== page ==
West Texas Intermediate crude fell and Brent tumbled to a five-week low on speculation that U.S. and European Union sanctions against Russia are unlikely to disrupt oil shipments.
Futures in New York fell 0.8 percent, while Brent dropped 1.8 percent. U.S. President Barack Obama imposed penalties on top Russian officials for supporting the secession of Crimea from Ukraine. About 97 percent of voters in Crimea chose to leave Ukraine and become part of Russia, the world’s biggest energy-producing country, in a referendum yesterday.
“The initial sanctions won’t have an impact on the flow of oil,” said John Kilduff, a partner at Again Capital LLC, a New York-based hedge fund that focuses on energy. “They do have the potential of slowing the Russian economy.”
West Texas Intermediate for April delivery dropped 81 cents to settle at $98.08 a barrel on the New York Mercantile Exchange. Futures touched $97.37, the lowest intraday level since Feb. 7. The volume of all futures traded was 9.6 percent above the 100-day average at 3:47 p.m.
Brent for May settlement fell $1.97 to $106.24 a barrel on the London-based ICE Futures Europe exchange. It was the lowest close since Feb. 4. Trading volume was 22 percent lower than the 100-day average.
The European oil closed at an $8.62 premium to the May WTI contract. Brent, which is used to price more than half of the world’s crude and, unlike WTI, can be exported, is often more sensitive to changes to the global supply-and-demand balance.
“With Europe dependent on Russian exports of oil and gas and Russia depending on the earnings they provide, the market at this stage isn’t anticipating a disruption,” said Addison Armstrong, director of market research at Tradition Energy in Stamford, Connecticut.
Brent advanced 1.1 percent March 14, the last trading day before the referendum on the Black Sea peninsula. The U.S. and EU consider the election illegal and warned Russia not to annex Crimea. Russia said the poll “fully met international norms.”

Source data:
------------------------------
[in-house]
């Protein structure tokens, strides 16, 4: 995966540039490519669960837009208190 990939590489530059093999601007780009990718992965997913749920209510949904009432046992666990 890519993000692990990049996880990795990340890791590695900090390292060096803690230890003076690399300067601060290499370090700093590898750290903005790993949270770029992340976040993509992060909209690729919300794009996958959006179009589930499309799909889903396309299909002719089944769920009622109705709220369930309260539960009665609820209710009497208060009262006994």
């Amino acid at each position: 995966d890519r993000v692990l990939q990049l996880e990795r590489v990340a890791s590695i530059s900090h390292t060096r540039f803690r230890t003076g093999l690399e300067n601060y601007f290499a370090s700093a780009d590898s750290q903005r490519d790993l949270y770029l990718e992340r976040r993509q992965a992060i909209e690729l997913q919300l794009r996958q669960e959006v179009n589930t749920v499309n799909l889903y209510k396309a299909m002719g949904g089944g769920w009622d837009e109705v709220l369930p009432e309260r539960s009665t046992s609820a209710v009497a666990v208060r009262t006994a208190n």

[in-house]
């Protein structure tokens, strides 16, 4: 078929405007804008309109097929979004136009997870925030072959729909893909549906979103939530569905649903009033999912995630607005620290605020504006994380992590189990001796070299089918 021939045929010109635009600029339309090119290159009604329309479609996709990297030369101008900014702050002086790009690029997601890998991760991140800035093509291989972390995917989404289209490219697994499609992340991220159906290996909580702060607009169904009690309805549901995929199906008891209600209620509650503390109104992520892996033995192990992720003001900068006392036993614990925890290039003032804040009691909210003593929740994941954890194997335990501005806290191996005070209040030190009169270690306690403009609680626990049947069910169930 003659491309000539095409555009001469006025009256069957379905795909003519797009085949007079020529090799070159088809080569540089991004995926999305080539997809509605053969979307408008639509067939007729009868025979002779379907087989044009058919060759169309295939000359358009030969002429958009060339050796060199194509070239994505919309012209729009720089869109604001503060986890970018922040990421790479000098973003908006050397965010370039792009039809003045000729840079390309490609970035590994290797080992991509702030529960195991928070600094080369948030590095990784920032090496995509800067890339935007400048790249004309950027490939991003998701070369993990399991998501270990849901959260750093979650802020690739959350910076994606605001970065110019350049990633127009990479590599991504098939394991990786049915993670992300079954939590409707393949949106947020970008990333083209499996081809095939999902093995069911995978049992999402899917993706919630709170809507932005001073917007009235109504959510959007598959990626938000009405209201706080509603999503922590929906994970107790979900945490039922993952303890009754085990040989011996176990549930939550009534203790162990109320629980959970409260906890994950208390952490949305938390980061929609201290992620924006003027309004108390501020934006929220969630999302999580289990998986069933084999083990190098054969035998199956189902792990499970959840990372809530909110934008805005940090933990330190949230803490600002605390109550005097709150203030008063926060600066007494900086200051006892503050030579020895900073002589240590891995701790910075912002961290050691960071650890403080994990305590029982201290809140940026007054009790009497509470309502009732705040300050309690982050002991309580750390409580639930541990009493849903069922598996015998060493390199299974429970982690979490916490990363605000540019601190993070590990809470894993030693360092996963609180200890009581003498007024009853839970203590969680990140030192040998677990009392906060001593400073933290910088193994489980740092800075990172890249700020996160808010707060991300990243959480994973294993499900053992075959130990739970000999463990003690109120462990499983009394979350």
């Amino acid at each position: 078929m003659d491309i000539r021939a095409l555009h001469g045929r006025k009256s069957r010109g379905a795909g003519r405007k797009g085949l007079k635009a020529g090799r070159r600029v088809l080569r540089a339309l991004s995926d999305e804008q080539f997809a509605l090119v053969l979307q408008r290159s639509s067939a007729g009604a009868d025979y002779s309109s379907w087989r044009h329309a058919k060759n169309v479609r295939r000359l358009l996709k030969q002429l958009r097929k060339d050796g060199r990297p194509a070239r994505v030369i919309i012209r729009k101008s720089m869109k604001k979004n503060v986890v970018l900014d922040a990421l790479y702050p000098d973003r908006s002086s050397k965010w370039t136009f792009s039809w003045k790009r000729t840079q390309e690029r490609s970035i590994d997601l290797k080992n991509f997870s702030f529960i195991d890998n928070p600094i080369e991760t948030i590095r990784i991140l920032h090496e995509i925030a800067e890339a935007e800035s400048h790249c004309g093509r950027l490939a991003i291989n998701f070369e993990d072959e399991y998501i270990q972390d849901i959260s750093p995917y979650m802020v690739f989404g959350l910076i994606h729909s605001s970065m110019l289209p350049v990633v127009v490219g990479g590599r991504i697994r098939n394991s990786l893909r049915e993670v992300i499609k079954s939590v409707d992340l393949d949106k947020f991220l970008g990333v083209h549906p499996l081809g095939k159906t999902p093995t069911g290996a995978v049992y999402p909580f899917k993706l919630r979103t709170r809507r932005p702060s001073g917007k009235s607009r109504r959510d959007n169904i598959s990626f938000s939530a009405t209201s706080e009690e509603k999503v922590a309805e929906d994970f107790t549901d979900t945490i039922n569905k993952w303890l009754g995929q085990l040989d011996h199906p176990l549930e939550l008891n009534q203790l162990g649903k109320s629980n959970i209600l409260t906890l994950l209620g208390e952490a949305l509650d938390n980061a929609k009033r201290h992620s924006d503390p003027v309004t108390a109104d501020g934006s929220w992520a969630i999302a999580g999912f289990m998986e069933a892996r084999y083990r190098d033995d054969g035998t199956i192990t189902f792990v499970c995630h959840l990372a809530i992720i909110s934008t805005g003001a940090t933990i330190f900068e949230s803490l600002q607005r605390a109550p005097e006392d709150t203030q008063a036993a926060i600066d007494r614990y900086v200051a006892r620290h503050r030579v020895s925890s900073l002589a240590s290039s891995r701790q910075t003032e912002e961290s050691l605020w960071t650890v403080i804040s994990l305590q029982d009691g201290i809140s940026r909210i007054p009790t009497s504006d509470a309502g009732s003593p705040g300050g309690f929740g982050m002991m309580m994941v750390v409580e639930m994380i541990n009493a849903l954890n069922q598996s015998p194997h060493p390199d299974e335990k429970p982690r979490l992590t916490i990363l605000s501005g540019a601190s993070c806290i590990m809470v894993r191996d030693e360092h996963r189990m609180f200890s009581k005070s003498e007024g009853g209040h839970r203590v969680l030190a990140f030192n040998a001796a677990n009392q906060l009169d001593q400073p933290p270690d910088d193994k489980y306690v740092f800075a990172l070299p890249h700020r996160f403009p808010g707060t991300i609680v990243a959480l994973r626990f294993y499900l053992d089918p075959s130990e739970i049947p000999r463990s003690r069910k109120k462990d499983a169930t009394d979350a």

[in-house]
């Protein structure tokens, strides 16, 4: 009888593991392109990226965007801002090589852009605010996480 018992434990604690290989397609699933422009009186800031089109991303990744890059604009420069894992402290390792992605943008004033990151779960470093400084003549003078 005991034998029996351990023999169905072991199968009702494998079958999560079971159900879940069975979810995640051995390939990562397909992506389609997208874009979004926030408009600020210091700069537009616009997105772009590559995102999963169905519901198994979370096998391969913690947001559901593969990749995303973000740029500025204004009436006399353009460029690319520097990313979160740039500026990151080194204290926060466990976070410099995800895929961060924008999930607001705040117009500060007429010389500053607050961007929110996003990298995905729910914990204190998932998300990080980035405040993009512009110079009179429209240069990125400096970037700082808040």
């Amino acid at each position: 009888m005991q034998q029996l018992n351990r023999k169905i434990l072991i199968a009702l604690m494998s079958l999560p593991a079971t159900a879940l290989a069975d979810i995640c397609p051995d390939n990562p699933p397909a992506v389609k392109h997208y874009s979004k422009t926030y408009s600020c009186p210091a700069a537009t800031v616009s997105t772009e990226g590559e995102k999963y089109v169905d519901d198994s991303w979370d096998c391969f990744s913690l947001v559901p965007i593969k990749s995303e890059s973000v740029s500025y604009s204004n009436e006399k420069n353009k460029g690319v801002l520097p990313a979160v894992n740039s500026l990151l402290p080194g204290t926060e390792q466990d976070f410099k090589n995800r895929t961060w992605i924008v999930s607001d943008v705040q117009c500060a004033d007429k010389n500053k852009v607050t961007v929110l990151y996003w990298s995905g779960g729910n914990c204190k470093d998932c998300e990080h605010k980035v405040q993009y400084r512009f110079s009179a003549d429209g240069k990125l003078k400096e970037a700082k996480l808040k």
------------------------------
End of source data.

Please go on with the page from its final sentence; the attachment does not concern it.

The U.S. actions affect seven top Russian officials and four others from Ukraine whom the U.S. says threaten peace and security. They mark the broadest use of sanctions on Russia since the end of the Cold War, were made in concert with the 28-member EU, which imposed its own set of penalties on 21 individuals.
“The sanctions are underwhelming,” said Bob Yawger, director of the futures division at Mizuho Securities USA Inc. in New York. “They are not as stiff as they could have been. It looks like a certain amount of business, particularly in the energy field, will get done.”
Libyan crude output fell to 230,000 barrels a day from 408,000 after protesters shut a pipeline from Sharara, the country’s second-largest field, Mohamed Elharari, a state-run National Oil Corp. spokesman in Tripoli said yesterday.
The U.S. Navy thwarted the first attempt to export crude from a port controlled by rebels in eastern Libya. Navy SEAL commandos boarded the Morning Glory, a tanker that sailed on March 11 from Es Sider, the U.S. Defense Department said in an e-mailed statement today.
Investors added a net $59.4 million March 14 to U.S.-listed exchange-traded funds that invest in energy, equivalent to 1.6 percent of total assets, data compiled by Bloomberg show. They added $42.4 million to the United States Oil Fund, the biggest oil ETF.
Electronic trading volume on the Nymex was 499,537 contracts at 3:47 p.m. It totaled 530,524 contracts March 14, 3.6 percent above the three-month average. Open interest was 1.67 million contracts.
To contact the reporter on this story: Mark Shenk in New York at email@example.com
To contact the editors responsible for this story: Dan Stets at firstname.lastname@example.org Margot Habiby